Saturday, 23 September 2017

Battle Report; The last Apostle Revisited


This week I visited Michael & Alan Perry to play a different approach to 'The Last Apostle' skirmish scenario. With troops from my own collection bolstered by those from Michael's, Aly Morrison and Simon Chick we were able to use the scenario as a backdrop for a much larger engagement, I'll let Michael tell the rest;

The rescue of St John the Evangelist 28th July 1513


'Yesterday we had the great pleasure of hosting a game with Stuart Mulligan, Simon Chick, Aly Morrison and Rick Priestly. Stuart, over the last eight years, has amassed a large and extremely impressive Henrician army as well as the better part of a French one. Most of these he has converted from our Wars of the Roses range, the old Foundry range and a few Steel Fist miniatures plus some of his own sculpted base coated manikins (available from Stuart at stum_23@hotmail.com...if he hasn't run out!). Simon bought along a beautifully painted Burgundian cavalry wing to flesh out the French forces while Aly brought along three units of untested French foot, and Rick was there for...decoration:) The game was set up by Michael and we used Rick's Wars of the Roses adaptation of Hail Ceasar for the rules.

The game was set during Henry VIII's inavsion of France in 1513 and based on the recovery of one of Henry's beloved twelve large bombards, known as 'the apostles' which was heading, with the English army, to besiege the French held town of Therouanne. After leaving Tournehem, the Middle Ward of the army with Henry out paced the artillery accompanying it and gradually the big guns were left behind. Somehow, the three ton gun called 'St John the Evangelist' slipped into a river leading to a hundred carpenters detailed with the job of rescuing it. A large French force had been watching and swooped on the defenseless labourers, all were killed or captured but the French left the St John where it was. Henry was not amused and sent back the Earl of Essex to recover it.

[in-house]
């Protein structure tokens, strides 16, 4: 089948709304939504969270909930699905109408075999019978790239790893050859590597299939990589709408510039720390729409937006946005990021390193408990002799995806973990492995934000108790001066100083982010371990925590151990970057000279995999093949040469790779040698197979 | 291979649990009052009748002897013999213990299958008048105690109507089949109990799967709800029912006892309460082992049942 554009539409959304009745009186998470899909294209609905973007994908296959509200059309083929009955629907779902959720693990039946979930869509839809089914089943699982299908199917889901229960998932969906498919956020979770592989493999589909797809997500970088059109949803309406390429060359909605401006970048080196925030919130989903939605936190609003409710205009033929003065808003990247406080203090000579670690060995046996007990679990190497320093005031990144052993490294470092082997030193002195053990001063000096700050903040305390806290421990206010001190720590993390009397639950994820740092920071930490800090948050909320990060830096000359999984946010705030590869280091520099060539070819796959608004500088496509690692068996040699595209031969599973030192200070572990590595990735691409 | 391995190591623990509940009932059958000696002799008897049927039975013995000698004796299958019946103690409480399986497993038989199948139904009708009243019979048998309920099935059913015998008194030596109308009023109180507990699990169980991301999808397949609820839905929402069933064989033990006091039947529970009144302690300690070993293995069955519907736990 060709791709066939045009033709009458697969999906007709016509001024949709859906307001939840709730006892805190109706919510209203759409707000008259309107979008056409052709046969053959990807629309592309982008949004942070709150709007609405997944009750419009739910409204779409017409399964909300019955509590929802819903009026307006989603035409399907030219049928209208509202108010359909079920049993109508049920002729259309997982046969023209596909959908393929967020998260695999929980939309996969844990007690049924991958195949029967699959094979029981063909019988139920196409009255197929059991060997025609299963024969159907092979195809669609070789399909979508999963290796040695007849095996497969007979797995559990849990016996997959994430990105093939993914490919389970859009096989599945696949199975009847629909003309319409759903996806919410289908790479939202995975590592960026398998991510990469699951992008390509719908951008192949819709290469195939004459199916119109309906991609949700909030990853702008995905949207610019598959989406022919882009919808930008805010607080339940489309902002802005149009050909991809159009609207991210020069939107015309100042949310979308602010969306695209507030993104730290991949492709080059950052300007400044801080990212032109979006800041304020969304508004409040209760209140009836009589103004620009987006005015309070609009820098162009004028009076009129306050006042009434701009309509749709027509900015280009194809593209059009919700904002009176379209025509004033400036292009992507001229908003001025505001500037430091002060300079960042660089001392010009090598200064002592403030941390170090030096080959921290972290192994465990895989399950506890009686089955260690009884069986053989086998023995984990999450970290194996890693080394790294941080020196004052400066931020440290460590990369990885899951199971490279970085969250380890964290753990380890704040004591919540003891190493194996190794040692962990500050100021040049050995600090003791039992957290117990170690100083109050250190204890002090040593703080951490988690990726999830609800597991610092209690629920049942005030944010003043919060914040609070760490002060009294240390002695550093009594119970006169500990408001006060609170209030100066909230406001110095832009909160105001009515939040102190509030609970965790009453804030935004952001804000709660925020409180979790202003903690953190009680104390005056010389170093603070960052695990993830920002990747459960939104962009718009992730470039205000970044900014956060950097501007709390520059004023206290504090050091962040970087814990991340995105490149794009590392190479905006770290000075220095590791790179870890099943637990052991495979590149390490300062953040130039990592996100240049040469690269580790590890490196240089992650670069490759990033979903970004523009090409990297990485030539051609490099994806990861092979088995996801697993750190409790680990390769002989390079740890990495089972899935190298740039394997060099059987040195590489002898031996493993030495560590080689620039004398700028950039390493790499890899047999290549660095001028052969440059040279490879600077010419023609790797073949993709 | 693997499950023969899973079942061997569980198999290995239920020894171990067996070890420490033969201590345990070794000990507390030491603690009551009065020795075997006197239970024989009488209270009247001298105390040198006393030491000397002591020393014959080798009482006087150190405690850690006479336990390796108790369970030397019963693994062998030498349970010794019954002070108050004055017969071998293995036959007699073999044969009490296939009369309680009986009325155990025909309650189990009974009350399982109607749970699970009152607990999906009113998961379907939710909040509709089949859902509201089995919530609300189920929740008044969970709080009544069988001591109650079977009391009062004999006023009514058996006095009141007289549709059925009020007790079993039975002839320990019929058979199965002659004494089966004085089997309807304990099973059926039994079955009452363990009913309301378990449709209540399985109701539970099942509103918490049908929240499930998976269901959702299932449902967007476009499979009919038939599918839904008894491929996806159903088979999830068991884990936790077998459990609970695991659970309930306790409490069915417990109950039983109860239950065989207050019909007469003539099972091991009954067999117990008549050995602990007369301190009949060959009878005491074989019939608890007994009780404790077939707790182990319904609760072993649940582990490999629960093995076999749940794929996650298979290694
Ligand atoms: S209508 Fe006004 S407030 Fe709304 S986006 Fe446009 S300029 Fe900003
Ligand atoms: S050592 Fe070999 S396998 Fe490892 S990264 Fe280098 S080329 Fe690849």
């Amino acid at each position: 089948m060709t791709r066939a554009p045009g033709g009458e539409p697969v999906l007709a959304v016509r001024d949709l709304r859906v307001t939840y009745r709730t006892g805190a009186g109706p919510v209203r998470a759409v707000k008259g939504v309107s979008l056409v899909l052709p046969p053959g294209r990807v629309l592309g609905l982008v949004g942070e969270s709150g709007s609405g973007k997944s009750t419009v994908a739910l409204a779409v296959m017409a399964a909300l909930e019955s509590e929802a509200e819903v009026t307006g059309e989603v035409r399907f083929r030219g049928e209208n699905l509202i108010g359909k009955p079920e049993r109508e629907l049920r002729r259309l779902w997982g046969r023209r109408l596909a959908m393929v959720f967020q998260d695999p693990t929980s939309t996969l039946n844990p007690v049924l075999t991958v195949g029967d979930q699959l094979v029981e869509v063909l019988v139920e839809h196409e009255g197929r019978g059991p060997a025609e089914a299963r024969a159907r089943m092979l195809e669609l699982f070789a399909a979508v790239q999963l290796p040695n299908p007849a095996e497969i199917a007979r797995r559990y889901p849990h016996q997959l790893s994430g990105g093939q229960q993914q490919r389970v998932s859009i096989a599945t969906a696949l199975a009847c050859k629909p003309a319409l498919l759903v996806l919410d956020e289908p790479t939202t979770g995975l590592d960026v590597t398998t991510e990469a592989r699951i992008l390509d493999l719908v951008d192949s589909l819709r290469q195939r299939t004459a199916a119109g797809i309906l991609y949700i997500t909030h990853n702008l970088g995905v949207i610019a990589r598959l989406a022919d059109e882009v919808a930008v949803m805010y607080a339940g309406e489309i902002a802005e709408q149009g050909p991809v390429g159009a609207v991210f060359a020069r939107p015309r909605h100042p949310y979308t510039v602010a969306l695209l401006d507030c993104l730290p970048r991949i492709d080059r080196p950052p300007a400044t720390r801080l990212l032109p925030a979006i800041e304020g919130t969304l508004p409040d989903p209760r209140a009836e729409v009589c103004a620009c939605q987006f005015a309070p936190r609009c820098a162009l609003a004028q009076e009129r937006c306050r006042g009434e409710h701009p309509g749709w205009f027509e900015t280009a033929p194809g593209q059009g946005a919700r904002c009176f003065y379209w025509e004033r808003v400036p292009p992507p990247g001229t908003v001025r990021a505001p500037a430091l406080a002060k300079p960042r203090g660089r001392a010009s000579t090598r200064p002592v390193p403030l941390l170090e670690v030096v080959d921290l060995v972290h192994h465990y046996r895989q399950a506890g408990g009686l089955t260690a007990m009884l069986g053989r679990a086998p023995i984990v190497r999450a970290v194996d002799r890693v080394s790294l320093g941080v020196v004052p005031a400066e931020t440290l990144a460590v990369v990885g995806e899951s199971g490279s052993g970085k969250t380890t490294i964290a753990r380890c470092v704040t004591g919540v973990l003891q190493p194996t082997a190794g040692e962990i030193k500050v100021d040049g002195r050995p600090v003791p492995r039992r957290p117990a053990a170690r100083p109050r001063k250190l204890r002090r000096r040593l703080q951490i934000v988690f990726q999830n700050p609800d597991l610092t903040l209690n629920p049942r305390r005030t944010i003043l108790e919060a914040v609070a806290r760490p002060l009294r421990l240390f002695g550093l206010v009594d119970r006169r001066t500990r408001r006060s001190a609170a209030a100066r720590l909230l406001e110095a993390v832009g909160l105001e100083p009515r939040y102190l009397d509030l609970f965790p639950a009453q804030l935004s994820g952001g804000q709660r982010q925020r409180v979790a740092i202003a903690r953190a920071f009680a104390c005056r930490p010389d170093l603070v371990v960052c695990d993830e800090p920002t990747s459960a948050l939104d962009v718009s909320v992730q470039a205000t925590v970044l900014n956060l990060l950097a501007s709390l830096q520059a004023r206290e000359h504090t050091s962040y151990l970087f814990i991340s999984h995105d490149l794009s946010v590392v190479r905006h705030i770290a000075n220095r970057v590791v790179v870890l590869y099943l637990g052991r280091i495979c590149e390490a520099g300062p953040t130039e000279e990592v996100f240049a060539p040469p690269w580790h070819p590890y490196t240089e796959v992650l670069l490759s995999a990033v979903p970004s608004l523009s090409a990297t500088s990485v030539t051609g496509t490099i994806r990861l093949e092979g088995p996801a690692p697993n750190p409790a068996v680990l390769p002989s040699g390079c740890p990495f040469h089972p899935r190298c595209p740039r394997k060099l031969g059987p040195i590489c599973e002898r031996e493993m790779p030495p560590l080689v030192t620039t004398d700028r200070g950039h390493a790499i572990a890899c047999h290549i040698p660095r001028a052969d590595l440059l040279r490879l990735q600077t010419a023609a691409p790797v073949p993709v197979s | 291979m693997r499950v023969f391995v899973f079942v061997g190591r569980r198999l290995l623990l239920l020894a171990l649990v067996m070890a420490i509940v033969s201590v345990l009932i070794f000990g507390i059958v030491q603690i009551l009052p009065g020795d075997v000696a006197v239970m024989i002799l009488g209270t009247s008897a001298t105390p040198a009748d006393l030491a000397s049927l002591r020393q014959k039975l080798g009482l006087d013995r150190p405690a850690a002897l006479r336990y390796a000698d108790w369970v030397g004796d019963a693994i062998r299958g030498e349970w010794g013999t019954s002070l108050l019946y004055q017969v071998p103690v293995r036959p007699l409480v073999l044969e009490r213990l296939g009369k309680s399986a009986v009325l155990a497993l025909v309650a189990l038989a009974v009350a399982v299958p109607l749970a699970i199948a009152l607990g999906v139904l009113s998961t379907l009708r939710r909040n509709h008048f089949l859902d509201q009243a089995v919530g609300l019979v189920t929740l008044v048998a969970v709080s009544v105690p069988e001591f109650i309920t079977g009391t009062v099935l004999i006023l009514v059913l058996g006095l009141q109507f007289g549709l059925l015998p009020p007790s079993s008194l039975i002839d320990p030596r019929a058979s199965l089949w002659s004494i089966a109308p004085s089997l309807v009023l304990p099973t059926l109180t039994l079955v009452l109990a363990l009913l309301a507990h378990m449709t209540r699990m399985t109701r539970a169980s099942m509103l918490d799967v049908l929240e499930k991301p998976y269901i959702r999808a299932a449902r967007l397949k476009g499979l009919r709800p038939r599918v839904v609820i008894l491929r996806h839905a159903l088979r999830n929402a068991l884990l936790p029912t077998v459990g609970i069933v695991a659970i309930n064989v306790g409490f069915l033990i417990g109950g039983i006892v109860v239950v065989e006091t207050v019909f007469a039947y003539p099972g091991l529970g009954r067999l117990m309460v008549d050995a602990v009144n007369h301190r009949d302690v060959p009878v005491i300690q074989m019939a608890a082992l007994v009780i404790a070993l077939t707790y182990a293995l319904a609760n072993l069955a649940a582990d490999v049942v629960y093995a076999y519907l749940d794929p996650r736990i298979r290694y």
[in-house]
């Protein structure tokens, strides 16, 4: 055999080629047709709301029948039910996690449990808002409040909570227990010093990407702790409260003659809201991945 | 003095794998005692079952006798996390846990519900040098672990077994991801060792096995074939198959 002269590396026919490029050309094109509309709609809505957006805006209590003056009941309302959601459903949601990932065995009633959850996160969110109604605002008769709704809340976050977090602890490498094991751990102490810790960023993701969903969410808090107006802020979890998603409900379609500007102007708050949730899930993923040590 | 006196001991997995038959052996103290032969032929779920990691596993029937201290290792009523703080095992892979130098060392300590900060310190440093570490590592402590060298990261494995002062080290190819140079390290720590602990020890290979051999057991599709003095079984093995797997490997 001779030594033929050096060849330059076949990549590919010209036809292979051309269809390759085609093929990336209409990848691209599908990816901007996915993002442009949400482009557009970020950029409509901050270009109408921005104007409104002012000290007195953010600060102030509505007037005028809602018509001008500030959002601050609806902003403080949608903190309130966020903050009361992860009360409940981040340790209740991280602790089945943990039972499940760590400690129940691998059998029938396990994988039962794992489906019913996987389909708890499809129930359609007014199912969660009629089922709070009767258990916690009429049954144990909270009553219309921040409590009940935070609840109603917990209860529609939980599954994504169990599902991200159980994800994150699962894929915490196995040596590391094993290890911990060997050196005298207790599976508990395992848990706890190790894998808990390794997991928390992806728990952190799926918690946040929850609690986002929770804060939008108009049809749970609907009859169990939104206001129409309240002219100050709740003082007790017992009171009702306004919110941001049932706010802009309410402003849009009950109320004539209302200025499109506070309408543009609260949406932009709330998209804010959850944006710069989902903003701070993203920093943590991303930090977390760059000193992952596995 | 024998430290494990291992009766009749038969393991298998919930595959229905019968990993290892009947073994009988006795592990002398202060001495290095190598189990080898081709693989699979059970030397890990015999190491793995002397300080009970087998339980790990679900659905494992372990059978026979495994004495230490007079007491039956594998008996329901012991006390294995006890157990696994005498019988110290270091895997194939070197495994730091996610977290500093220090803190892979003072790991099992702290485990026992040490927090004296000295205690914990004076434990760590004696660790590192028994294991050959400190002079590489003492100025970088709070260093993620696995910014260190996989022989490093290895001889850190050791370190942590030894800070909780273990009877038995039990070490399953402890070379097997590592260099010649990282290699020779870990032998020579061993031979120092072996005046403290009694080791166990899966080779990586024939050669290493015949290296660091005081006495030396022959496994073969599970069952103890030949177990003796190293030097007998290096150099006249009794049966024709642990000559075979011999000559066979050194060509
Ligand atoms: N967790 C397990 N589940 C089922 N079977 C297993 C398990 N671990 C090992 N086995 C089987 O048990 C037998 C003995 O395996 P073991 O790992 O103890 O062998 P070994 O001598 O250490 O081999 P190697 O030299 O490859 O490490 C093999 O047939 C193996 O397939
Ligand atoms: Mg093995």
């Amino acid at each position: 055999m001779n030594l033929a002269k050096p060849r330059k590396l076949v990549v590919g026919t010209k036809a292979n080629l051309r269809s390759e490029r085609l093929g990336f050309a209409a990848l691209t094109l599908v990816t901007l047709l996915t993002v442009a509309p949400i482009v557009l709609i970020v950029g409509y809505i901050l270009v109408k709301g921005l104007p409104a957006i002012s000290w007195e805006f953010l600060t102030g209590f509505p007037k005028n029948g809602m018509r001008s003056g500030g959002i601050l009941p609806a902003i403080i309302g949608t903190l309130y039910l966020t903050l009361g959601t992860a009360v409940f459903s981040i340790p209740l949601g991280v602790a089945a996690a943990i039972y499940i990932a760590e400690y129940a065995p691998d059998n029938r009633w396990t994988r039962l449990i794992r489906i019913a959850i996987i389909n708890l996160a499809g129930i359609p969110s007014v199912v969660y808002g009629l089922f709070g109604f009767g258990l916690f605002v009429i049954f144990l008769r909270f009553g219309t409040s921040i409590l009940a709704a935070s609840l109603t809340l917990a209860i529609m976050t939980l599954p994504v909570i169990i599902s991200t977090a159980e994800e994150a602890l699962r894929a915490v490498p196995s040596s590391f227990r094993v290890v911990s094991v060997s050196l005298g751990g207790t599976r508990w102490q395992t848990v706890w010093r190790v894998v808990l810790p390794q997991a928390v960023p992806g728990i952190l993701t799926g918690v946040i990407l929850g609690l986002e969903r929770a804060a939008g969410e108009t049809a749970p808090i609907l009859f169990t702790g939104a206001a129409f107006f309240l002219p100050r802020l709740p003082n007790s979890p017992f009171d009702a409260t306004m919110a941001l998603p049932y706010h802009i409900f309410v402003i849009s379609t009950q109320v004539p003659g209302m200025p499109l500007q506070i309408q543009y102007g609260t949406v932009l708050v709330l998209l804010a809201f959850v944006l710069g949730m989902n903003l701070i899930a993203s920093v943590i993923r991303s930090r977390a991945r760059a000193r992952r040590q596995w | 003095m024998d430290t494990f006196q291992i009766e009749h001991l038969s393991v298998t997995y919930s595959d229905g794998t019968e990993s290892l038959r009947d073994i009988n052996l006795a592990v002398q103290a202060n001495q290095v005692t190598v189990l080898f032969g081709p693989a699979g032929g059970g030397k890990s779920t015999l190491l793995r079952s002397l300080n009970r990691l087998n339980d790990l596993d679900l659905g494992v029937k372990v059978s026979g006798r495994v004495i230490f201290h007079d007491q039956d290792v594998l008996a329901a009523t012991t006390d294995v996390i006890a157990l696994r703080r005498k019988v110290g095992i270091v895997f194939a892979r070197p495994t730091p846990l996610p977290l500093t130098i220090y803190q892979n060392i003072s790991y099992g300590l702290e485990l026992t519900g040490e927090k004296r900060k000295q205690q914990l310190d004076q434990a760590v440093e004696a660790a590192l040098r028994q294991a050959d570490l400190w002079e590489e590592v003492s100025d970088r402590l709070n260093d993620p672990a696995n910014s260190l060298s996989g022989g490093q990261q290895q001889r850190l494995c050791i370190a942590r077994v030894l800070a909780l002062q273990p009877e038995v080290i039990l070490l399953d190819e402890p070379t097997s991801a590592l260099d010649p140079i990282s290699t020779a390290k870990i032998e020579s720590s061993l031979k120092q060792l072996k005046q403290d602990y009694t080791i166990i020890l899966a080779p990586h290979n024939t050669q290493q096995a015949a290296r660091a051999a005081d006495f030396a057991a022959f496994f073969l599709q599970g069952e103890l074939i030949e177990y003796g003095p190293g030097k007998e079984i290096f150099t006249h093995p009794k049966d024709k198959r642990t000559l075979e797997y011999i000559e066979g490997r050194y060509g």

That was real story behind the game but Michael tweaked the facts to produce a workable scenario. In the game Henry's Middle Ward has turned back as soon as it was known the the St John was in trouble and also in time to possibly stop the French getting there first. Stuart, Simon and Aly asked to be French as there were a lot of their newly painted figures as yet to see battle. Aly took the one infantry 'division' in the centre of the French set up zone, with Stuart and Simon on the flanks with wings of cavalry. A second infantry 'division' would eventually arrive behind the first. Rick had control of Henry's large infantry 'division' with Michael taking the English cavalry plus a small 'division' of German Landsknechts while Alan controlled the guard around the St John and a small 'division' of infantry. A dice was alternately rolled at the end of each turn, on a 6 the bombard had been lifted from the river.'




'We rolled to see who would place the first 'division' in their set up area and then alternated until all units had diced to come 6" on. As it was the only one to fail was the second French infantry 'division'. Then we rolled to see who moved first. The English won and Michael rolled to move his cavalry as fast as possible to the river to protect the gun, however, he threw a double 6, a blunder, sending the small elite of the army careering straight towards a mass of French Gendarmes!

Luckily, Stuart's heavies, opposite, failed their command and didn't move in the first turn, although Aly's infantry did and managed to get a couple of long range shots off at the English horse, but to no avail. Rick and Alan's infantry made a slow advance, Alan heading towards the river and Rick's straight ahead. Michael's infantry remained where they were.

On the French right flank Simon's heavy cavalry casually sauntered down the slope heading for the gun and it's guard of Landsknechts. The next turn everything moved slowly apart from Rick's 'division' that started to form a battle line.

Michael's heavy cavalry halted their unintentional charge and veered off to the left while receiving more bolts from Aly's crossbows, but no harm done. Alan's English infantry headed for the St John, occupying the farm on the way. The French, now reserve, infantry still hadn't made an appearance. Simon's cavalry were having problems picking up the pace in order to reach the submerged gun before the English and, apart from the small mounted units of archers and Stradiots, Stuart wasn't making any headway to move his gendarmerie.'